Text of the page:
couple could cater to Middle Eastern, European and traditional
American tastes in baked goods. They needed to expand. By the late
1990s, they found a larger location in Glendale, but Mgerdichians
said their landlord on Stocker was demanding they renew their lease
or leave, and the new spot was still being constructed. An option
opened up in Reseda on Vanowen Street, so they moved their business
there. It is still there.

Inside the new business, wall murals carry a French theme, and
everything from raspberry mousse to petit fruit tarts await customers
like works of art in a museum.

In contrast to the bakery in Reseda, which is a more traditional
bakery, offering mainly breads, the new bakery also offers an
expanded menu of sandwiches, smoothies, espressos, teas and coffees.
She also designs wedding cakes.

She acknowledged her bakery is not the only one in Glendale. “I never
think of these bakeries as competition because I’m too busy doing
everything I can to bring in my own customers,” she said.

Armenian industrial production up 10.5% in Q1

April 19 2004

Armenian industrial production up 10.5% in Q1

Yerevan. (Interfax) – Industrial production in Armenia in the first
quarter 2004 increased 10.5% year-on-year to 69.5 million dram, not
including industrial production in the electricity sector, Economic
Development and Trade Minister Ashot Shakhnazarian told journalists.

He said that the mining and diamond cutting industries accounted for
the largest share in industrial production in the reporting period.

The minister said that exports of industrial products from Armenia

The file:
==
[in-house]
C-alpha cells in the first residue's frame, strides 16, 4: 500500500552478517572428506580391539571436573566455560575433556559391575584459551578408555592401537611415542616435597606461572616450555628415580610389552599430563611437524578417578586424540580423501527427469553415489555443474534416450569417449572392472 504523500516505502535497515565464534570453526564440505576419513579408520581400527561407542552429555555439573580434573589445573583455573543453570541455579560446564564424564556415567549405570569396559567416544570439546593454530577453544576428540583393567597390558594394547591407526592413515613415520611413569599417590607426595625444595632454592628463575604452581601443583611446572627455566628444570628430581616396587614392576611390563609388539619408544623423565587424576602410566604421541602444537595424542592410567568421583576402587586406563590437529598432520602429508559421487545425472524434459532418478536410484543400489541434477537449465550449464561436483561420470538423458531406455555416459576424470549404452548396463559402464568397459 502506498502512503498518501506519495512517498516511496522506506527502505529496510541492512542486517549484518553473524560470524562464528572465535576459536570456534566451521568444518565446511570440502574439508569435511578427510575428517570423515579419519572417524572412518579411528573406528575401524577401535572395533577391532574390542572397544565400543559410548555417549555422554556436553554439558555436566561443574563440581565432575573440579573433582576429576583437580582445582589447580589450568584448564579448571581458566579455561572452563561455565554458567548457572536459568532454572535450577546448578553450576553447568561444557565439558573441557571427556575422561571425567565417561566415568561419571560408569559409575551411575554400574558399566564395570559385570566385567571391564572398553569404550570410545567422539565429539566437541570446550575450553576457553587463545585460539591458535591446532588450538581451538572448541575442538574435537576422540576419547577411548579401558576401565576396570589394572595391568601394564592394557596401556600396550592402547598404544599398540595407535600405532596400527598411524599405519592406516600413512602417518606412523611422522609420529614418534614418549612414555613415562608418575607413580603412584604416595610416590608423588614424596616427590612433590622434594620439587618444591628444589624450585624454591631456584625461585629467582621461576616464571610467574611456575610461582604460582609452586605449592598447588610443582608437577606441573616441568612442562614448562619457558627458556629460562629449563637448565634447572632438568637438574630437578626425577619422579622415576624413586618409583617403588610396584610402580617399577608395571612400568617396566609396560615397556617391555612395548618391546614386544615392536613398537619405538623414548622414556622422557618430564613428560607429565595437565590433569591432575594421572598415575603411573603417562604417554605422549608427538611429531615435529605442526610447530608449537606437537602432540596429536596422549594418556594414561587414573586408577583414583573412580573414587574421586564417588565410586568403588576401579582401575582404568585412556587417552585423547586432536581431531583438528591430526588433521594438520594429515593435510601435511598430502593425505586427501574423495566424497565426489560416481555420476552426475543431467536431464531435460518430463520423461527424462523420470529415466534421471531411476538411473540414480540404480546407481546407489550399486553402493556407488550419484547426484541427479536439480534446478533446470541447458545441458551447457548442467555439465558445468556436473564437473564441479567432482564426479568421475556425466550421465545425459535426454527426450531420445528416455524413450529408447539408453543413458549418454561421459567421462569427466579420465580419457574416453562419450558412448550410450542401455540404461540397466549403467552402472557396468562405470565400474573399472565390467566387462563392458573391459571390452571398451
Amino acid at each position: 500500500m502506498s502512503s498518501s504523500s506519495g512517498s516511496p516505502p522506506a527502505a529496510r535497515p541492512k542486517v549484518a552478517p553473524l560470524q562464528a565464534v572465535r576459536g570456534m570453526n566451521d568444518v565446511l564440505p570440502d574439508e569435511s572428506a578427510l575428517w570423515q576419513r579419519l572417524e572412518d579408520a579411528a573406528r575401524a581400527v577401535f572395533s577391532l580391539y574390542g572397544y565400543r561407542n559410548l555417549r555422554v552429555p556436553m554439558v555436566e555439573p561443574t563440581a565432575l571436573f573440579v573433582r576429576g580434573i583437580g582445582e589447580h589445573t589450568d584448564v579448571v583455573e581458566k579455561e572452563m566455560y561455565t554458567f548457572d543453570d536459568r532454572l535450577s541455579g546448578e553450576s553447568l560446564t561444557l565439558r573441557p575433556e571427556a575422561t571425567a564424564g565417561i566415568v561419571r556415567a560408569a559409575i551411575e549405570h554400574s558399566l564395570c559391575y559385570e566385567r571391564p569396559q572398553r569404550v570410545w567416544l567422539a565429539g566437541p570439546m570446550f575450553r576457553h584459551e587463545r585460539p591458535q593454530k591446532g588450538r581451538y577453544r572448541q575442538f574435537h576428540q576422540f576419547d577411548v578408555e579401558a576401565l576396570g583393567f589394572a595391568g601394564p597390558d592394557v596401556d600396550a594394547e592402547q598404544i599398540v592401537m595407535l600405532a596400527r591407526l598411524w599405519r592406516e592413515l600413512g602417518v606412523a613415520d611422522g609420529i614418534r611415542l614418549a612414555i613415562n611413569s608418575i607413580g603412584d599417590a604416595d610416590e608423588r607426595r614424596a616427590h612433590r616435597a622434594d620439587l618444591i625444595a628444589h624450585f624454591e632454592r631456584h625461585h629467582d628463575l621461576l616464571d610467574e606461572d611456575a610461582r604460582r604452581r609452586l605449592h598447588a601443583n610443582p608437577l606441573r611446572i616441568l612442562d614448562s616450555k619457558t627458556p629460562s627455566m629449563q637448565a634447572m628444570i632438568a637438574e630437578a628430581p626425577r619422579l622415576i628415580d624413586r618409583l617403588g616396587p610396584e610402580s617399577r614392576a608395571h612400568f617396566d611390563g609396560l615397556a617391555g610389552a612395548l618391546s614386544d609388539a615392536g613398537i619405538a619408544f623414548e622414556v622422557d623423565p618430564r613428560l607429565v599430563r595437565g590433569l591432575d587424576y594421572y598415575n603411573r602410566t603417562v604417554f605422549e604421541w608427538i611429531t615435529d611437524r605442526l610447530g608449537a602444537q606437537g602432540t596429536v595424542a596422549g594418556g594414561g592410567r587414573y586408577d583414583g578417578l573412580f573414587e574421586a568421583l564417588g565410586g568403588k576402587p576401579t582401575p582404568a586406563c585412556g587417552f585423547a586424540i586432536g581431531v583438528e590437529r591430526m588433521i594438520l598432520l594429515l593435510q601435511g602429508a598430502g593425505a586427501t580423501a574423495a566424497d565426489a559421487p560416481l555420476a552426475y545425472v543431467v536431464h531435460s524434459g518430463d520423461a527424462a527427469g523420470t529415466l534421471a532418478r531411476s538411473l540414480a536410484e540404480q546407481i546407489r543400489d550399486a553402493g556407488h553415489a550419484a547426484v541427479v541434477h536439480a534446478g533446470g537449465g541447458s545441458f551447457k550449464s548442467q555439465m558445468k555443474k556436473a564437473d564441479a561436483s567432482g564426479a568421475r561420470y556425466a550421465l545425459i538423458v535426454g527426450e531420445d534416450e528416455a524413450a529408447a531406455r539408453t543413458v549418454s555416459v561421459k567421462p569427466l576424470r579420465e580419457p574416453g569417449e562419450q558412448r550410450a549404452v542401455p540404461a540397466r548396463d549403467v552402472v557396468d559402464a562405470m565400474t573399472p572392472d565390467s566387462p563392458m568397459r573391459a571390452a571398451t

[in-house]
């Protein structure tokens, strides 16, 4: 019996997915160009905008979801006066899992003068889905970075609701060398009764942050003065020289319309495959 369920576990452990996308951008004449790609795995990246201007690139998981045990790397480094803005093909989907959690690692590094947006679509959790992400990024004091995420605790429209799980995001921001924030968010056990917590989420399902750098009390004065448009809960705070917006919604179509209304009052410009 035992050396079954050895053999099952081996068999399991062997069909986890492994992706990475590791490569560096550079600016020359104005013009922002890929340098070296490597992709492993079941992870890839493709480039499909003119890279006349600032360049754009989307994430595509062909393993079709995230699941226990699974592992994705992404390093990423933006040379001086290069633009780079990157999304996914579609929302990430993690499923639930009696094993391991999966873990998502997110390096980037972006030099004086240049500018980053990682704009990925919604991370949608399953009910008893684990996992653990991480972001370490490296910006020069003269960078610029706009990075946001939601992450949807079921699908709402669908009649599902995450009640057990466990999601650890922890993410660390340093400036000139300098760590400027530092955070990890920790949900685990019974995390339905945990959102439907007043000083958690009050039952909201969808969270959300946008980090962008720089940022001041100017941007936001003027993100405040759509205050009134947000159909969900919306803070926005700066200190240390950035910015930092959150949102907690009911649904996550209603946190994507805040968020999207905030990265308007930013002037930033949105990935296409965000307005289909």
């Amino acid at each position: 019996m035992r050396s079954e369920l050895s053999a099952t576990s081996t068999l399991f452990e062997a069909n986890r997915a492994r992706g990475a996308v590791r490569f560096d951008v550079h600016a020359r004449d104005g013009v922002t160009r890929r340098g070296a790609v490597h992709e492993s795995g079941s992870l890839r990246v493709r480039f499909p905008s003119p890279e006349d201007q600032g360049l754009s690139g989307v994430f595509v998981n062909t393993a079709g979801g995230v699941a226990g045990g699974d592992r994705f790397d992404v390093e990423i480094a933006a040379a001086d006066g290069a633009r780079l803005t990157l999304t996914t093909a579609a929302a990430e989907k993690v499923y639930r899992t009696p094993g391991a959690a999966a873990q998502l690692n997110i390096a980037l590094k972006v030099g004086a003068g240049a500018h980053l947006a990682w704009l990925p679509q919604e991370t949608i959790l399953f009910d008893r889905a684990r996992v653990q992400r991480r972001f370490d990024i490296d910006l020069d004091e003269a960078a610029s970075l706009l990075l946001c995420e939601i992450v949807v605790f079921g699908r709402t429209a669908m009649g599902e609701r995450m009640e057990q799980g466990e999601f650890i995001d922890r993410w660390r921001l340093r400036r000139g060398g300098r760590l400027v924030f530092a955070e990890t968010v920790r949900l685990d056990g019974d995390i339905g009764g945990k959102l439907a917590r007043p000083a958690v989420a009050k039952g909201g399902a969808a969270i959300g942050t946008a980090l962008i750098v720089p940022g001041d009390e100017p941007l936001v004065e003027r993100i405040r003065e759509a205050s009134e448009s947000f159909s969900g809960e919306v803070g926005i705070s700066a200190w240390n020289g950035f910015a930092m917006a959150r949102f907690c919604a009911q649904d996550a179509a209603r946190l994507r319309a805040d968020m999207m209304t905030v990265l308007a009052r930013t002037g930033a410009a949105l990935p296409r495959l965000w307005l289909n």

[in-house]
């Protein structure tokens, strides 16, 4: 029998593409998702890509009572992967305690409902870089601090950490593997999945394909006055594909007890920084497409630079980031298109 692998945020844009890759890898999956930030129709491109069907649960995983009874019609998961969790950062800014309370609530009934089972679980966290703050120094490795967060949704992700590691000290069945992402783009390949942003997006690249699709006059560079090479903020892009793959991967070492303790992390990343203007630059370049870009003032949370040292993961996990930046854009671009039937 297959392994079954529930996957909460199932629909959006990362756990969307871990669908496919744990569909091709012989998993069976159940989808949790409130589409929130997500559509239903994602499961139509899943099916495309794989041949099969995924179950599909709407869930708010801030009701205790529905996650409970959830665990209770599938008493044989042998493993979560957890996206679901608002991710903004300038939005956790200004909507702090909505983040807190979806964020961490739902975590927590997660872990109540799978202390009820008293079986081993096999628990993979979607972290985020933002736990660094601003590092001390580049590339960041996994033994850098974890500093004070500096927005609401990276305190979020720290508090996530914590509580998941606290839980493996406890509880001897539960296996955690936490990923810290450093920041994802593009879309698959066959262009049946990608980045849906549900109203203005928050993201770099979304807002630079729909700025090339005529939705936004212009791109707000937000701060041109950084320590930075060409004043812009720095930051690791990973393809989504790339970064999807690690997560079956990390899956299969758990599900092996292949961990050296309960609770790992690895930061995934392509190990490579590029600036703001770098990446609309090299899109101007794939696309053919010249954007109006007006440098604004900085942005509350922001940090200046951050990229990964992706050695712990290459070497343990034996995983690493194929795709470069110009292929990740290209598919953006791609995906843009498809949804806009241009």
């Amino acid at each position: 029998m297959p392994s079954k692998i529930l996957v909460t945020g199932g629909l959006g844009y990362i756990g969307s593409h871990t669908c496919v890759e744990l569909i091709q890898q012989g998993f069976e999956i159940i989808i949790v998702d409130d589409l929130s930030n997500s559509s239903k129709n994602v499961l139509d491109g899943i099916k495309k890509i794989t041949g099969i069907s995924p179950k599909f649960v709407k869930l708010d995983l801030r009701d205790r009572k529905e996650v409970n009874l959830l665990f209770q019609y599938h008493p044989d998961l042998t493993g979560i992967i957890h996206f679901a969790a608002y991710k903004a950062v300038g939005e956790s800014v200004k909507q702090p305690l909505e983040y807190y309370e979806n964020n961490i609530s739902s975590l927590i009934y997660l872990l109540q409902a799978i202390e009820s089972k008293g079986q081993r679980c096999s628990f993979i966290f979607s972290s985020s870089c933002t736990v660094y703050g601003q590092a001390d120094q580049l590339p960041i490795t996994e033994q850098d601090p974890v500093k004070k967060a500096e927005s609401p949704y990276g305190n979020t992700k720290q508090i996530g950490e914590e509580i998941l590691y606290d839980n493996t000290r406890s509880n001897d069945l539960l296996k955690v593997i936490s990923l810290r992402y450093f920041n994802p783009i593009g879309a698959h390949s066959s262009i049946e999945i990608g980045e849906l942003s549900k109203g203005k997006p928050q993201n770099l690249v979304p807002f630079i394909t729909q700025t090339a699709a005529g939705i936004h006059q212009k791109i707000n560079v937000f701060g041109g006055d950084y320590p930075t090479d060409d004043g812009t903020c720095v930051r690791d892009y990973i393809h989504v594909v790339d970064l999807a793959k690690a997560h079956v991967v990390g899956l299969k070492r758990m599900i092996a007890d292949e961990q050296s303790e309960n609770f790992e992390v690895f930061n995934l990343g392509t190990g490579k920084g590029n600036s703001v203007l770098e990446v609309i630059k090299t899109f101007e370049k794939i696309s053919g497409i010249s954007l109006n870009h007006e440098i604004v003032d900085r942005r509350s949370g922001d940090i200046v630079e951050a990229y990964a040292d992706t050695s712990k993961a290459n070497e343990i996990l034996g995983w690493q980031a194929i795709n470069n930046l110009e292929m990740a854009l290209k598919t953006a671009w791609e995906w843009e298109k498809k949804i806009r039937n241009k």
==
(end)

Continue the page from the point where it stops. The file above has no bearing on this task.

increased 27% year-on-year to amount to 43.2 million dram in the
first quarter this year.
The official exchange rate on April 16 was 558.16 dram to the dollar.

BAKU: Conference of congress of Euro-Azerbaijanis held in Berlin

Azer Tag, Azerbaijan State Info Agency
April 19 2004

[April 19, 2004, 16:34:08]

As correspondent of AzerTAj reported, on April 17, constituent
conference of the Congress of Azerbaijanis of Europe (CAE) was held
in well-known Berlin hotel “Hilton”.

The Conference was attended by representatives of the Azerbaijan
communities and Diaspora organizations of Ukraine, the Russian
Federation, Belarus, Sweden, Switzerland, Norway, Denmark, Finland,
Belgium, Austria, Netherlands, France, Spain, Czech, Poland, Romania,
Hungary, Bulgaria, Germany, heads of the Azerbaijan societies
functioning in the US, Uzbekistan, Kazakhstan and Kyrghyzstan, head
of socio-political department of Administration of the President of
Azerbaijan Ali Hasanov, delegation of the State Committee on work
with the Azerbaijanis living in foreign countries, led by chairman of
committee Nazim Ibrahimov, the ambassador of our country in Germany
Huseynaga Sadigov, members of Great National Assembly of Turkey.

In the beginning, the national anthem of the Azerbaijan Republic was

Memory of the national leader Heydar Aliyev was revered with a moment
of silence.

Opening the conference by opening address, chairman of the State
Committee on Work with the Azerbaijanis living in foreign countries,
Nazim Ibrahimov, named creation of the Congress of Azerbaijanis of
Europe as an important event for association of Diaspora
organizations of this continent. He expressed confidence that the new
structure would carry out purposeful activity in strengthening of
connections of our compatriots living in Europe with their historical
Motherland – Azerbaijan, maintenance of political, spiritual unity
and solidarity between Azerbaijanis of the world.

Mr. Ali Hasanov has read congratulatory message of the President of
Azerbaijan Ilham Aliyev to the participants of Conference.

In the first part of the conference, passed under the motto `Modern